S1 Fig. Effect of EBP50 silencing on the canalicular expression of ABCB4.
HepG2 cells expressing ABCB4-wt were transfected with EBP50 siRNA. After 60 hours of transfection, cells were fixed, permeabilized and stained with anti-ABCB4 antibody followed by anti-EBP50 antibody and then incubated with Alexa-Fluor-488-and 594-conjugated secondary antibodies and visualized by confocal microscopy. Nuclei were stained with DRAQ 5 (blue). Number 1 points to a cell in which EBP50 is down regulated and in which the canalicular expression of ABCB4 is reduced; number 2 points to a cell in which EBP50 is not down regulated and in which ABCB4 is highly expressed at the canalicular membrane. Asterisks indicate bile canaliculi. Bar, 10 μm.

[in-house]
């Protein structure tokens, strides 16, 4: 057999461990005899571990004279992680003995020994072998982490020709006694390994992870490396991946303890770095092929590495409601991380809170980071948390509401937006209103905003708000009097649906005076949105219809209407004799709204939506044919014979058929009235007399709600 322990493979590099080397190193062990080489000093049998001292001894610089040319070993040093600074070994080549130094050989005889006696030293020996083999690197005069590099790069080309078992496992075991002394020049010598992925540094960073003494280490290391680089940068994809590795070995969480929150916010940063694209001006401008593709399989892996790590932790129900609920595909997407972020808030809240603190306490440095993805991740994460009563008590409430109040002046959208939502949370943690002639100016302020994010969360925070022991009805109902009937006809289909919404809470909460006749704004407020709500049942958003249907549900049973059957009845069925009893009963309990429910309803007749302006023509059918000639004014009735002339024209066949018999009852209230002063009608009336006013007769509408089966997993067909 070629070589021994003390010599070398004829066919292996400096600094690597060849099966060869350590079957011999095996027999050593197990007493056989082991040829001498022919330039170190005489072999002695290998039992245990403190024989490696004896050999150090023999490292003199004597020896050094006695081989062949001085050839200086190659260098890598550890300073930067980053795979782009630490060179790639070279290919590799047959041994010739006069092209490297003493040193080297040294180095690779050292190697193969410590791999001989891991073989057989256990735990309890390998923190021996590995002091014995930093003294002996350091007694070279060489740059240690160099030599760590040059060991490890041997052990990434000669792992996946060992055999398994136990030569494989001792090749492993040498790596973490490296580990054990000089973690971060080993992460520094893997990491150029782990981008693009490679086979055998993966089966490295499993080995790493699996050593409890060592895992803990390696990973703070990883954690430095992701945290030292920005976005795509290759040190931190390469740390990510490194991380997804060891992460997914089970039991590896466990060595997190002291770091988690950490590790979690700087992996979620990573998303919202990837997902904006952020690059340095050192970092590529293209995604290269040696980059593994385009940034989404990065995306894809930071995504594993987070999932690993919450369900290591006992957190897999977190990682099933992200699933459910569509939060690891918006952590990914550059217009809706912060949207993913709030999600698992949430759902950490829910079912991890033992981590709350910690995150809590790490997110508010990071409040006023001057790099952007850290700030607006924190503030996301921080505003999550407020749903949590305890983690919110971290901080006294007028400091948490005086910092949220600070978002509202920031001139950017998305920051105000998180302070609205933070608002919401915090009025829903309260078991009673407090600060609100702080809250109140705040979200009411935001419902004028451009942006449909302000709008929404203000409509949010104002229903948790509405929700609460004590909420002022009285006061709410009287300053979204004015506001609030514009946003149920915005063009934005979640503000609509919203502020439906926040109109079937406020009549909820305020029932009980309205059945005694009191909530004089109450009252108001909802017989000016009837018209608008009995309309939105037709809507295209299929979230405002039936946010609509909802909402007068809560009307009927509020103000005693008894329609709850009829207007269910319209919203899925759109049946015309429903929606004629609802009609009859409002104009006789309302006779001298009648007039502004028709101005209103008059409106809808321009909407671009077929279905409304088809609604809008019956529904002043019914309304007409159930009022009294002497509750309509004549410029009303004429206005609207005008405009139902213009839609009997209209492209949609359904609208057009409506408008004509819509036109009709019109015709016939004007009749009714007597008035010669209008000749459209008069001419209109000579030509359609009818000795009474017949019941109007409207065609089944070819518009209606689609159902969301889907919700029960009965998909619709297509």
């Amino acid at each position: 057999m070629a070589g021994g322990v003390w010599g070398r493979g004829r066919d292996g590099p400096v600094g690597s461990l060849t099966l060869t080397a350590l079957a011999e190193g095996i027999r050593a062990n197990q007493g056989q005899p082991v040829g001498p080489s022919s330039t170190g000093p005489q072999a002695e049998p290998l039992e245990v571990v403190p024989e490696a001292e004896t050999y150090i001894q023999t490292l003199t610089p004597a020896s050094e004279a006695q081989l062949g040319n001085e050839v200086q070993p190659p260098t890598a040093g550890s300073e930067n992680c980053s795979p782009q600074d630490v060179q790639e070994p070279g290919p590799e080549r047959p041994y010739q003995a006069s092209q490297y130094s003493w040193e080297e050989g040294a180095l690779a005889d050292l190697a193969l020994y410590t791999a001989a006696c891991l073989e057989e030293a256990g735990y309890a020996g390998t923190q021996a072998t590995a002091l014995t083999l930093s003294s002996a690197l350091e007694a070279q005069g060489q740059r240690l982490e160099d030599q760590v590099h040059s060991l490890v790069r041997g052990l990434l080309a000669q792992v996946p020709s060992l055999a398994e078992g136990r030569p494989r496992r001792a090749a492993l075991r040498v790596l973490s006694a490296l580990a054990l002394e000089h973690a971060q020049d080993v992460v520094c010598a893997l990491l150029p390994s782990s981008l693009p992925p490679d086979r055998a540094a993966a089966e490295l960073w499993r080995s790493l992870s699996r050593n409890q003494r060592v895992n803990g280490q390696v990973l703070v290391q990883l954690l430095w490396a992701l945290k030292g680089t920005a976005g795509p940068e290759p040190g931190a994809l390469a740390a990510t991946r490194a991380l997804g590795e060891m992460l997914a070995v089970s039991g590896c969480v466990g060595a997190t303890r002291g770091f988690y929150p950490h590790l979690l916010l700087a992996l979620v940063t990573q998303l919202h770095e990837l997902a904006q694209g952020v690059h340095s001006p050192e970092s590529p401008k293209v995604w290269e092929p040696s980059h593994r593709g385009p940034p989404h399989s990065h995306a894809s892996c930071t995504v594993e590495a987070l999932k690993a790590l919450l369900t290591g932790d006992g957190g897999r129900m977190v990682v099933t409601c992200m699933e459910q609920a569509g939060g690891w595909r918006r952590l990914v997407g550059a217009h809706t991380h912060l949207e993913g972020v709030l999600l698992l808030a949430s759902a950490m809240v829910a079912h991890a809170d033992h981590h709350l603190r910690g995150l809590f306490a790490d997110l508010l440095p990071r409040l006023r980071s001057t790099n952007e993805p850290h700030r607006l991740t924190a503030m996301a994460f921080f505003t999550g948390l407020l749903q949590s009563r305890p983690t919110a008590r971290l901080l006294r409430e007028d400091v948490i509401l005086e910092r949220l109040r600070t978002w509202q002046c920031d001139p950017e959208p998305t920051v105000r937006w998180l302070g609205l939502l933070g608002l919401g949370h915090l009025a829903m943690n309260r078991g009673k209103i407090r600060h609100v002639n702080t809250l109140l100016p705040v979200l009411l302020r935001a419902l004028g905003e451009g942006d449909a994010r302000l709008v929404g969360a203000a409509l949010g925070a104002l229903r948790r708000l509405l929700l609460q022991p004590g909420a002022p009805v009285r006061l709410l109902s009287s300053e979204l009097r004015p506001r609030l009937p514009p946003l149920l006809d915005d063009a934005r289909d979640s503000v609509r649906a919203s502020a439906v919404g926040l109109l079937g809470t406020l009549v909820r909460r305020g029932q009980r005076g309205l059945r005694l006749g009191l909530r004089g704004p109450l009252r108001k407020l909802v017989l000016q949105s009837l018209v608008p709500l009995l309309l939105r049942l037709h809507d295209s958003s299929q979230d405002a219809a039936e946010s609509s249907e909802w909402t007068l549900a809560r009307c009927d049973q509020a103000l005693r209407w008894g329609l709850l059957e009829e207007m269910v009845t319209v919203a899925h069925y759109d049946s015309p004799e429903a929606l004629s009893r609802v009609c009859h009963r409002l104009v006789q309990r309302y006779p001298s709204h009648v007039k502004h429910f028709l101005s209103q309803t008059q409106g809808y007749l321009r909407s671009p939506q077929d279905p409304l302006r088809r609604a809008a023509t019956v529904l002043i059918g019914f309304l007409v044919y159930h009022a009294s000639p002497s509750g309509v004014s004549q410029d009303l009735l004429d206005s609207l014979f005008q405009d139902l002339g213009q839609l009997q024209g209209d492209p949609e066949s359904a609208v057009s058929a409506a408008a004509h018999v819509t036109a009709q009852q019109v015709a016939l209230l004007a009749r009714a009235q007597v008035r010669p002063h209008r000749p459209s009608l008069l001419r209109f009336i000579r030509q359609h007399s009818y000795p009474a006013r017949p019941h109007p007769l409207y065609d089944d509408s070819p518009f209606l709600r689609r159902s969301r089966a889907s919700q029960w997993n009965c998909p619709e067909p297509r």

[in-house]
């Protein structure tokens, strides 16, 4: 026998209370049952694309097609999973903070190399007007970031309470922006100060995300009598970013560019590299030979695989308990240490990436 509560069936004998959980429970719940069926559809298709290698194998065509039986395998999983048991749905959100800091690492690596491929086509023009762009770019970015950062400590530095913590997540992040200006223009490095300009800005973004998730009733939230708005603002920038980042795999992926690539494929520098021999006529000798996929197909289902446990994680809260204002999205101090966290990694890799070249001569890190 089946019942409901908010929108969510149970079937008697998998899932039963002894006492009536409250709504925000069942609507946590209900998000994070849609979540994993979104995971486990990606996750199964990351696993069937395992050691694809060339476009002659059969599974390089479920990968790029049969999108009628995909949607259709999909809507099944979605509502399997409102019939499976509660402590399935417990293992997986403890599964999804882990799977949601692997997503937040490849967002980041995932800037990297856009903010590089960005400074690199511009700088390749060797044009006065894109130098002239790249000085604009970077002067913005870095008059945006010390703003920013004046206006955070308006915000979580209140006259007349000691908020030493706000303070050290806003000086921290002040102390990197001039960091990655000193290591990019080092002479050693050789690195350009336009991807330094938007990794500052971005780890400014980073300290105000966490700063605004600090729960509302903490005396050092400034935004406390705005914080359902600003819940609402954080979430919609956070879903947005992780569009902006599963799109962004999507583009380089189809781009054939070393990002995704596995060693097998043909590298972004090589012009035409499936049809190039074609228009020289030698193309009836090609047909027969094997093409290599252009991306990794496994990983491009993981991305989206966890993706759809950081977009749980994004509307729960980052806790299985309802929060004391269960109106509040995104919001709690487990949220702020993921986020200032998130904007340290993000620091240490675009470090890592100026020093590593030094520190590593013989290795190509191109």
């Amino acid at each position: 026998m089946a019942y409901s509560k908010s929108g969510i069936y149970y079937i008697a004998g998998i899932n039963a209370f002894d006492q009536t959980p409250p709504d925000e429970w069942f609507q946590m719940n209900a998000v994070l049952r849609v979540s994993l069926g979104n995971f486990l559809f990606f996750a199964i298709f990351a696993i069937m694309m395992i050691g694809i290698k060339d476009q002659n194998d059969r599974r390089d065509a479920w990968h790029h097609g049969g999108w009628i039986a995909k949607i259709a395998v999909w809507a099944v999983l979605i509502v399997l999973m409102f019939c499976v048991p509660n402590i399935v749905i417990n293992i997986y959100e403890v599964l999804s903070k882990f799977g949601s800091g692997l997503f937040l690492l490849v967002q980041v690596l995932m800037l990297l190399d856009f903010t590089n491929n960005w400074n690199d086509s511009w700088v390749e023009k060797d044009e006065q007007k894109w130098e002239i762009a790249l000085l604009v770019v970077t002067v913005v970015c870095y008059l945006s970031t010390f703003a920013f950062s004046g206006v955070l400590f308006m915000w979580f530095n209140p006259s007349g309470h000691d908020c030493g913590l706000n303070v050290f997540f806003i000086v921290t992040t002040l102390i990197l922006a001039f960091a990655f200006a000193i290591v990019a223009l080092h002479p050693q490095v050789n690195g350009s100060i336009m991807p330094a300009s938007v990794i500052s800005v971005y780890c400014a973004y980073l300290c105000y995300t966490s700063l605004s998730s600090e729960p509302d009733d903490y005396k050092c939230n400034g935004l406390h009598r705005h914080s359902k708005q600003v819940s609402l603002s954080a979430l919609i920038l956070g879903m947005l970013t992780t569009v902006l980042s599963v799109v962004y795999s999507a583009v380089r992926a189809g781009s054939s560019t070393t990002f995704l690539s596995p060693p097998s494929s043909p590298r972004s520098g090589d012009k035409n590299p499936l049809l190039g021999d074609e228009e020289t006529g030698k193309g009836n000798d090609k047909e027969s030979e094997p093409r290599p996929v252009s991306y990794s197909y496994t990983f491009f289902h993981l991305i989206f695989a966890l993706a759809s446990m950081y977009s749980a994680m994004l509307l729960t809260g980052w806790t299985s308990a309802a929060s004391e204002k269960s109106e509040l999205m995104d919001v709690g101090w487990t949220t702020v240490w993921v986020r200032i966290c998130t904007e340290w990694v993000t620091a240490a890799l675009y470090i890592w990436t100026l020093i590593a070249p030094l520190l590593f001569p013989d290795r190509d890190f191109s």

We thank Romain Morichon (UPMC, INSERM, UMS LUMIC) for confocal microscopy imaging, Anne-Marie Durand-Schneider for her technical help and Dr. Véronique Barbu (CDR Saint-Antoine) for fruitful discussions and support during this study. We also acknowledge Lynda Aoudjehane (Human HepCell) who provided preparations of human hepatocytes and Yves Chrétien (UPMC) for his help with Adobe softwares.
Conceived and designed the experiments: TAS QV JLD. Performed the experiments: TAS QV JLD DD. Analyzed the data: TAS QV JLD. Contributed reagents/materials/analysis tools: LF. Wrote the paper: TAS MM. Discussed the results and commented on the manuscript: LF TF CH.
- 1. Smit JJ, Schinkel AH, Oude Elferink RP, Groen AK, Wagenaar E, van Deemter L, et al. Homozygous disruption of the murine mdr2 P-glycoprotein gene leads to a complete absence of phospholipid from bile and to liver disease. Cell. 1993;75(3):451–62. pmid:8106172